They have proposed that while this “germ-theory-of the-mind” kind of approach has its merits, it is– at its core– lopsided because it ignores the learning and growth that one often experiences during and after dealing with adversity. They call it the “challenge model“.
The challenge model includes the damage model but expands on it by introducing resilience as a core component of what makes up an adult’s ability to still lead amazing lives despite troubles as a child. I mean, troubles are what provide that opportunity to learn, grow, and build resilience.
The second, third, and fourth innermost circles are not values that we care about, as those are developmental resiliencies from early childhood to adolescence. We want to focus on the outermost circle — the seven major resiliencies.
On this worksheet from cobblearning.net, there is a section that is dedicated to explaining how all of these resiliencies play a huge factor in how to deal with life’s day-to-day challenges.
- Insight- The ability to reflect, ask yourself the hard questions, and be honest about the answer. Having insight helps you figure out problems and how to solve them effectively.
- Independence – Keeping a healthy distance from people helps you set boundaries and establish things that are needed to do what’s best for you. It helps you to step away from people and situations that are toxic.
- Relationships – Finding people with whom you can build a healthy and supportive relationship. Having people you feel connected to can help you feel less alone in the world, and when you have different perspectives, sometimes it can be easier to make a decision.
- Initiative – Take control of the problem and try your best to solve it. Become the conductor in your situation and drive it the way you want until you reach the solution.
- Creativity – “Using your creativity requires that you use your imagination and resourcefulness to express your feeling, thoughts, and plans in some unique way. Remember, when you make something happen, it shows resiliency or spirit and a positive attitude.”
- Humor – The ability to find something (especially yourself) to make light of in your situation. Humor allows you to recenter through the release of strong emotions and helps you regain the perspective needed to solve a problem.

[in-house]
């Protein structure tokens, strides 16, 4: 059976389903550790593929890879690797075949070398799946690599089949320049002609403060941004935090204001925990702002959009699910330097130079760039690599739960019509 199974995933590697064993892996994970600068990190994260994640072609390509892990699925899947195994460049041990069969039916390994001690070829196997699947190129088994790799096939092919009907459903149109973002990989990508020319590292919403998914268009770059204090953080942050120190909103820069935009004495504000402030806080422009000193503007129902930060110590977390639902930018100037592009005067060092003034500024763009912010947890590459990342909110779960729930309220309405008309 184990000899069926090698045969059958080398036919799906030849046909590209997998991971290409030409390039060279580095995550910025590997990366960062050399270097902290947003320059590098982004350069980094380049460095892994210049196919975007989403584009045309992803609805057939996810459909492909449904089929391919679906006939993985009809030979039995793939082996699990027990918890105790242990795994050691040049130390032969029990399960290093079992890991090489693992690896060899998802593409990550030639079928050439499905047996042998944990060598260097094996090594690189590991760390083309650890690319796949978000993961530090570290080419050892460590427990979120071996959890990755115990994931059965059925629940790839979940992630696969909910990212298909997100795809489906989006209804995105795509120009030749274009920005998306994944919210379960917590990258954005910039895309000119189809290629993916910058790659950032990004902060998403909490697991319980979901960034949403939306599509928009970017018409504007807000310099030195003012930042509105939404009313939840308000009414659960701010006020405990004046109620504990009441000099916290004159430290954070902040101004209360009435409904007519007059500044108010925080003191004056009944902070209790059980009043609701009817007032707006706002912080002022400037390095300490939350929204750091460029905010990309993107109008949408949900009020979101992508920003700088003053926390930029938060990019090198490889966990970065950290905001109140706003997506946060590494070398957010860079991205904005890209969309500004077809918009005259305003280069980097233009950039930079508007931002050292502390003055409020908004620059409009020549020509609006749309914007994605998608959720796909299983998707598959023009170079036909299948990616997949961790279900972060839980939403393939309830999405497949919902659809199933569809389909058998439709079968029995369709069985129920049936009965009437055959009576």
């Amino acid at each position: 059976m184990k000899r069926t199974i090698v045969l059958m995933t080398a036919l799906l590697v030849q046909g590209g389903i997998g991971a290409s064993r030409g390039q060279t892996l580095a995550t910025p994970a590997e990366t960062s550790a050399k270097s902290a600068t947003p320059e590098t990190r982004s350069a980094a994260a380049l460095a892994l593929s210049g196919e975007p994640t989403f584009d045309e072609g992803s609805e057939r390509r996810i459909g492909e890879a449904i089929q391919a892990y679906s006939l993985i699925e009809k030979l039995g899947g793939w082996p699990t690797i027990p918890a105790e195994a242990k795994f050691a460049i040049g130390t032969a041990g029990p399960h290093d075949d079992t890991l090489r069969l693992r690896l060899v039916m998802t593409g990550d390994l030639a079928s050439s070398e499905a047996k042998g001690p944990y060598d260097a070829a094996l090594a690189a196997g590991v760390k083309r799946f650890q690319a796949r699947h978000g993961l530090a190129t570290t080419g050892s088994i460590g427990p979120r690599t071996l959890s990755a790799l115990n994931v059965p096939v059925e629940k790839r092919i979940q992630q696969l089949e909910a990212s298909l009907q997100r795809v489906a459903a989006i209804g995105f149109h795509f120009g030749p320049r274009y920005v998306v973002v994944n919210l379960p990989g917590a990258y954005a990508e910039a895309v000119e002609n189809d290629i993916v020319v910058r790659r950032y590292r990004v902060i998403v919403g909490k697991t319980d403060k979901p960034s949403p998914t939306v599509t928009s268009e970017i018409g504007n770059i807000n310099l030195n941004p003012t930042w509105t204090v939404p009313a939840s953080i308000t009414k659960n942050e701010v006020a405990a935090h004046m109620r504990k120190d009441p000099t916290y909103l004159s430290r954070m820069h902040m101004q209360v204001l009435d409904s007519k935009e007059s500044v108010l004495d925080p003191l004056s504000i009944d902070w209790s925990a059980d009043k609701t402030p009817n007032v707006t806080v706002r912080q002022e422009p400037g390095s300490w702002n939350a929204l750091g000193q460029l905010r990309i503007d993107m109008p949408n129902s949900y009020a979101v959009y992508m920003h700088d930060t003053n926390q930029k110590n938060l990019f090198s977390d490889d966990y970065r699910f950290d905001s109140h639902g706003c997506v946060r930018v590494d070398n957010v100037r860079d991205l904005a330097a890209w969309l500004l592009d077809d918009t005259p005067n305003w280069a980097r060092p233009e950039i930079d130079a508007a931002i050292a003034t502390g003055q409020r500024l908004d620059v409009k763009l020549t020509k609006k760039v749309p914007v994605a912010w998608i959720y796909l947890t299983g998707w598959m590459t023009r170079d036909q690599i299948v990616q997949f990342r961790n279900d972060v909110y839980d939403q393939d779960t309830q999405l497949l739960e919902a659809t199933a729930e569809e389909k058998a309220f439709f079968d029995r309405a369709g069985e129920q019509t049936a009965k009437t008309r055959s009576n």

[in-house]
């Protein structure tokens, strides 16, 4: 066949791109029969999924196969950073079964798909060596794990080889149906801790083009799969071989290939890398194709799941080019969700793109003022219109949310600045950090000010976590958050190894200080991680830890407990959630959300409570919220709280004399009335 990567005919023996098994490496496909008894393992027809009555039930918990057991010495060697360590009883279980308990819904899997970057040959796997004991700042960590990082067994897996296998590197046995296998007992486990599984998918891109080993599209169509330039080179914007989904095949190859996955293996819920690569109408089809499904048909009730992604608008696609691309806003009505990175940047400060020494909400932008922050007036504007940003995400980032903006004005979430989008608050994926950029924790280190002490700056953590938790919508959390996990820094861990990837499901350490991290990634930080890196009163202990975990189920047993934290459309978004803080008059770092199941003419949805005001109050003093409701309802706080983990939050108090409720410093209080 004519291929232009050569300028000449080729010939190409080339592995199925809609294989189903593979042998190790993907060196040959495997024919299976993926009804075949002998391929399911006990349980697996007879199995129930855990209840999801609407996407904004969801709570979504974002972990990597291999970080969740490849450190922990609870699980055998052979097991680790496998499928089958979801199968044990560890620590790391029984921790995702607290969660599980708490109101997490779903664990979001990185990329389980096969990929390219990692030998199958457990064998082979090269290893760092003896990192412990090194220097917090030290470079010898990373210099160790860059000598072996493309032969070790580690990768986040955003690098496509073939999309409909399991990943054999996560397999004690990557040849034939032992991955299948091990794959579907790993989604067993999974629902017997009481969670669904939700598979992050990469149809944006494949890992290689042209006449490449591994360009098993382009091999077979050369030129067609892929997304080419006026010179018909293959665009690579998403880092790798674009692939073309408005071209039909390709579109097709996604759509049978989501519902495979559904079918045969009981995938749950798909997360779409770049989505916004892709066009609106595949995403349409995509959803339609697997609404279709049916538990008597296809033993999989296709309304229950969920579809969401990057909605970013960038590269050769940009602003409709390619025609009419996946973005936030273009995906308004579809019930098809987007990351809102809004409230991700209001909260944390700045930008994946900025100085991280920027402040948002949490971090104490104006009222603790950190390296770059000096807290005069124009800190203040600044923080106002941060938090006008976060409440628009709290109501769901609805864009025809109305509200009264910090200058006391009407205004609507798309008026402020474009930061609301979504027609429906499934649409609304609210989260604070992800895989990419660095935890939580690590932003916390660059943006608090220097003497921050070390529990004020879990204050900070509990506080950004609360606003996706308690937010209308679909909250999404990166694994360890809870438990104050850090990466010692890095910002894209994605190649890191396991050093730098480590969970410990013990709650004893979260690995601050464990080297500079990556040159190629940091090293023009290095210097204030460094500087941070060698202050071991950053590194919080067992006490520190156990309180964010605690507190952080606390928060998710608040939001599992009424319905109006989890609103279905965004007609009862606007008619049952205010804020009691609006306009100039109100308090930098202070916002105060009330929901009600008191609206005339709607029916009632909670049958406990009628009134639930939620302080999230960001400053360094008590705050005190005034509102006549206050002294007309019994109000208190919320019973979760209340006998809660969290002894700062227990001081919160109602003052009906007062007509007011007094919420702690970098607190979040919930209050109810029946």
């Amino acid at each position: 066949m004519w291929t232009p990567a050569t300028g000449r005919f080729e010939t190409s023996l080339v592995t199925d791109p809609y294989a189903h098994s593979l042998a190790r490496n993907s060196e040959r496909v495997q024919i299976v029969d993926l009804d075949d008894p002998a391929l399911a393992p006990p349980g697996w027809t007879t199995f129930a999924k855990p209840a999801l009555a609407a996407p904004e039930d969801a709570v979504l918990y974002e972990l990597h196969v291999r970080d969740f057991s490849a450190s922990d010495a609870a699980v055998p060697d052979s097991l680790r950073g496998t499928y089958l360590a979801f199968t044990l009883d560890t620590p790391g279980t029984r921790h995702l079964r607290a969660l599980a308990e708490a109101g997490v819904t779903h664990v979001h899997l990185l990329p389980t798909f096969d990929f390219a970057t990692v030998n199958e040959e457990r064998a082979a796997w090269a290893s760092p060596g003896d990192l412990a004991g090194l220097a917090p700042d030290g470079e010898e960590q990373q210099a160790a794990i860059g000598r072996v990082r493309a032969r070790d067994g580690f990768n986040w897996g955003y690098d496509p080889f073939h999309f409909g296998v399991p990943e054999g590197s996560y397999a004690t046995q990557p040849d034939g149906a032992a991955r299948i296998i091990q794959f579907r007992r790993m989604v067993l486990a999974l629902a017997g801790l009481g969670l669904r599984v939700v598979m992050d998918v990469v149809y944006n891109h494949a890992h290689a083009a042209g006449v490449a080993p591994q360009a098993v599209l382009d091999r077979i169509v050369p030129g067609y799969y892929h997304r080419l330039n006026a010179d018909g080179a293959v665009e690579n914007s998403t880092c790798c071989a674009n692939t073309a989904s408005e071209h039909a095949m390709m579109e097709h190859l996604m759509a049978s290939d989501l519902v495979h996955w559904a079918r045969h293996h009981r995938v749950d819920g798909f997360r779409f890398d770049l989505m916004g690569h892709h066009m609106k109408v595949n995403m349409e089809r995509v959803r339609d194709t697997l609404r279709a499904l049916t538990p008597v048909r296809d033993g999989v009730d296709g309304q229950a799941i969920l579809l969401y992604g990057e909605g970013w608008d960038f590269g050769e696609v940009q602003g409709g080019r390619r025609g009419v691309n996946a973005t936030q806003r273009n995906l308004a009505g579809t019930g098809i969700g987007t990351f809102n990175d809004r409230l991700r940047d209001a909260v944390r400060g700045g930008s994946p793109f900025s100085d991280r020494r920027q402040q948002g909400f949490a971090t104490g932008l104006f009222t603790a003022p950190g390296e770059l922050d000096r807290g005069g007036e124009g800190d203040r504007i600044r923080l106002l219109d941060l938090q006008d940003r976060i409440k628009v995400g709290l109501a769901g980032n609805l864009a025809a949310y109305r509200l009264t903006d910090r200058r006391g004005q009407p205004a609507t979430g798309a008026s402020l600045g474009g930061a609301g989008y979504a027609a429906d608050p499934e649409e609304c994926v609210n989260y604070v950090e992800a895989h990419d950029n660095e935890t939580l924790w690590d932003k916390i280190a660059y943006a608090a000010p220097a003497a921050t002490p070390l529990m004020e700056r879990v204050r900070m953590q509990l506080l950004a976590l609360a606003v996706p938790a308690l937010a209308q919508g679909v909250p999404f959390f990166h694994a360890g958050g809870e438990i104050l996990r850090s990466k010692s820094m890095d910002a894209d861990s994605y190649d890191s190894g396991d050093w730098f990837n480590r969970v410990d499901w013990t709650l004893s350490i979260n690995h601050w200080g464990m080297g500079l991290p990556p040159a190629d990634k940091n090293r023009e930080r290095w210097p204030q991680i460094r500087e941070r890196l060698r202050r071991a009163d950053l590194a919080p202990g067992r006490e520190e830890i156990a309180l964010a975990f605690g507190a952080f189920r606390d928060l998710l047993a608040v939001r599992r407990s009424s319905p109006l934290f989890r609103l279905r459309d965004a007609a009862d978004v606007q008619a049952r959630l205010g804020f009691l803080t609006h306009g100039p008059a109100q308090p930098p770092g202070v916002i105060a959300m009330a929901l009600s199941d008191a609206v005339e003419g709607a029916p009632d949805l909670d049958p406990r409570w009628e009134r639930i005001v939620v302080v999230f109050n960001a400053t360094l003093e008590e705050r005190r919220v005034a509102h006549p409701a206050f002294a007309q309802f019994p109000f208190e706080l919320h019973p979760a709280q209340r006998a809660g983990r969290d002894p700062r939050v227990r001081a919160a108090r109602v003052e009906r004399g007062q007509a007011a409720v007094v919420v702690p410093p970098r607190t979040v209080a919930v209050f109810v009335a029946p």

- Morality – Knowing the difference between right and wrong and being able to stand up for yourself, or someone else, when they are unjustly treated.
There is also an accompanying worksheet in which your “hero” uses these resiliencies. I think it’s a good exercise, but I think that writing down how you would use your resiliencies and different situations. It’s a premeditated attack and it’s useful so that you don’t have to think as hard about how to handle tough situations.
On PsychologyToday, where they explain the art of resilience, they say, “It is also possible to be hurt and to rebound at the same time. We human beings are complex enough psychologically to accommodate the two,” Marano says. “What the resilient do is refrain from blaming themselves for what has gone wrong. In the language of psychology, they externalize blame. And they internalize success; they take responsibility for what goes right in their lives.”
Personally, I am done with feeling like a victim of my own circumstances. So, now that I know this, I am going to do what’s called “reframing”.
Reframing, in the world of therapy, essentially means to overwrite your biased thinking into something more beneficial to you.
So, instead of being like me wherein trying to say something nice to yourself you say, “I’m not ugly.” When doing this, say something that is hard to misconstrue. Don’t be vague. “Yeah, well, if you’re not ugly, what are you?” Say something that will make you feel good, “I am beautiful”, I am smart”, “I’m definitely capable”. Solidify those beliefs and get comfortable saying them — that is the point of this exercise.